Frequent marijuana use and high-strength varieties may increase the chance of mental health issues among users, according to researchers. Previously, experts have flagged a link between marijuana use and psychosis – especially in vulnerable people with heavy drug use. More recently, research suggests that the potency of marijuana is also important.
According to one particular study, high-potency marijuana causes psychiatric issues, including memory problems and addiction. The study, published in the British Journal of Psychiatry, evaluated marijuana use in 280 people and compared them to a control group of 174 non-marijuana users.
The study reported that people who experienced their first psychotic episode were more likely to have used a stronger form of marijuana.
High strength marijuana, like skunk, has levels of THC that exceed 10%. These varieties also contain very little CBD – the compound that could protect you against psychosis.
Because CBD and THC are produced from the same material in the plant, more of one means less of the other. Some studies have reported that those who use marijuana strains that are also high in CBD (not only THC) are less likely to experience mental health issues.
Other Risks of Using Potent Marijuana
At this point in time, the main health risk that experts associate with potent marijuana appears to be mental health issues. But, there are also a few other potential problems.
In high doses, marijuana can trigger anxiety and paranoia, sometimes bringing about panic attacks. High doses of THC can also cause a rapid heartbeat, which continues to be a concern in the scientific literature on the marijuana plant.
Studies have reported that THC stimulates the release of the neurotransmitter melatonin – a chemical responsible for managing the body’s internal clock. Although this may be helpful to those in need of a natural sleep aid, continuous, long-term consumption and potent strains could cause changes to the sleep cycle and result in withdrawal symptoms for those who try to lay off the herb.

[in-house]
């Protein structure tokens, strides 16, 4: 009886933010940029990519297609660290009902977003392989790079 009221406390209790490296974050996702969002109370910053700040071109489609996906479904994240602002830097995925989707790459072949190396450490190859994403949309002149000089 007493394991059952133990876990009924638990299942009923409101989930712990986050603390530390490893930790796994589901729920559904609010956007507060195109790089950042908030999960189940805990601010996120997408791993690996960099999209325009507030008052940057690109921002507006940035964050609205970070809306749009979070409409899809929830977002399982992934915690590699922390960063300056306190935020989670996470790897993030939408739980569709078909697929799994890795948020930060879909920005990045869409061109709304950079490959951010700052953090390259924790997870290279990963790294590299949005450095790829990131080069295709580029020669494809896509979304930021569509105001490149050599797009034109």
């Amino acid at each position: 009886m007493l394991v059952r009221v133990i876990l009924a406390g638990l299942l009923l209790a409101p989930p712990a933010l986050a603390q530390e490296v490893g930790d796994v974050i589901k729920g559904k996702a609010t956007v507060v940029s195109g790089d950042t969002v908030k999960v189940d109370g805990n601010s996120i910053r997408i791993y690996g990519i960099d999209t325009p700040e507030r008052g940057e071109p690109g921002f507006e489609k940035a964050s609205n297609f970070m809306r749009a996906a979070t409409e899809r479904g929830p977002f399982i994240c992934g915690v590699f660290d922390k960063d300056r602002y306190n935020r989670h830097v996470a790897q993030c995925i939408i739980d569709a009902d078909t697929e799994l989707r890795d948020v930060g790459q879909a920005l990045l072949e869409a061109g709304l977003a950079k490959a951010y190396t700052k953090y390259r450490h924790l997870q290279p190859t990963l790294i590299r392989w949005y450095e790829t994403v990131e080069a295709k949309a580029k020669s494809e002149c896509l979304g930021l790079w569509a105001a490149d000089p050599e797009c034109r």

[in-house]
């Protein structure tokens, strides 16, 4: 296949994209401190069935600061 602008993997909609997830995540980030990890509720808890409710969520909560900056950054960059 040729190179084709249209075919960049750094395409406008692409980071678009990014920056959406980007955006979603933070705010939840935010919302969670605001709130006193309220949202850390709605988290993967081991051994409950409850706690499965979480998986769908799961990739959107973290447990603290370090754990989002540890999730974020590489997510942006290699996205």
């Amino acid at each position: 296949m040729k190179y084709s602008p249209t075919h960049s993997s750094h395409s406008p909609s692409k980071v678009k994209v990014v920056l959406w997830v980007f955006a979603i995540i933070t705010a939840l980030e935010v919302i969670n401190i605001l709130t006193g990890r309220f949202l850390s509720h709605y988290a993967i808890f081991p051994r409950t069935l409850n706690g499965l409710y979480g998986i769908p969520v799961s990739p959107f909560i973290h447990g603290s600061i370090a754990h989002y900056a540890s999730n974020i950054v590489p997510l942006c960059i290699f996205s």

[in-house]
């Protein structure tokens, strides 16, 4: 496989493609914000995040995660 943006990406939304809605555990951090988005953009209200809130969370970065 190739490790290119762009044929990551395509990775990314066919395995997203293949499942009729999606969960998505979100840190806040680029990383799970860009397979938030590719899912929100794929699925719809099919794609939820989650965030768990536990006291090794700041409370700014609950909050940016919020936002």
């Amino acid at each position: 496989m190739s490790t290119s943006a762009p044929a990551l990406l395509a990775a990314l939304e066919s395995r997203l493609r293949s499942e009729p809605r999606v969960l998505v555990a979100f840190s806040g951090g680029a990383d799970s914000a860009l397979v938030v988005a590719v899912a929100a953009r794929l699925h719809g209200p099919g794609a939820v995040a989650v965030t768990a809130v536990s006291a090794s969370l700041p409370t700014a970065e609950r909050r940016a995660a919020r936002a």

Another thing to consider is the biphasic effects of marijuana. The overall effects of THC depend on how much you consume. It’s now fairly well-documented that the psychoactive compound has a biphasic effect. This means that while THC may be helpful in low to moderate doses, it begins to produce the opposite experience once you exceed a certain dosage threshold.
For instance, a study at the University of Illinois reported that low to moderate doses of THC helped to ease stress symptoms in a mock interview. However, participants that used doses reported more stress and agitation.
Different Risks for Different Users
Some people are more vulnerable to the potential negative effects of THC than others. For instance, adolescents and young adults who use marijuana recreationally are more susceptible because the brain is still developing, and they are more sensitive to drugs in general.
There are also a number of other factors at play regarding how marijuana affects each person. Weight, metabolism, individual body chemistry, and genetics are all some of the things that determine how each person will react to the effects of marijuana.
The reality is, each person is different and will, therefore, respond differently to the effects of marijuana.
Final Thoughts on Weed Potency and Your Health
The biggest concern about how potent marijuana may affect one’s health has got to do with mental health issues. Research suggests that higher THC levels could increase the risk of developing psychosis or another mental health problem.
Whether you are using marijuana medically or recreationally, you should educate yourself as much as possible and remain cautious while using it. Avoiding higher THC products is a good way to reduce your risk of developing any kind of health problem. The key is to start low and go slow. You can always increase the potency if necessary. But you first need to test how much your body can handle.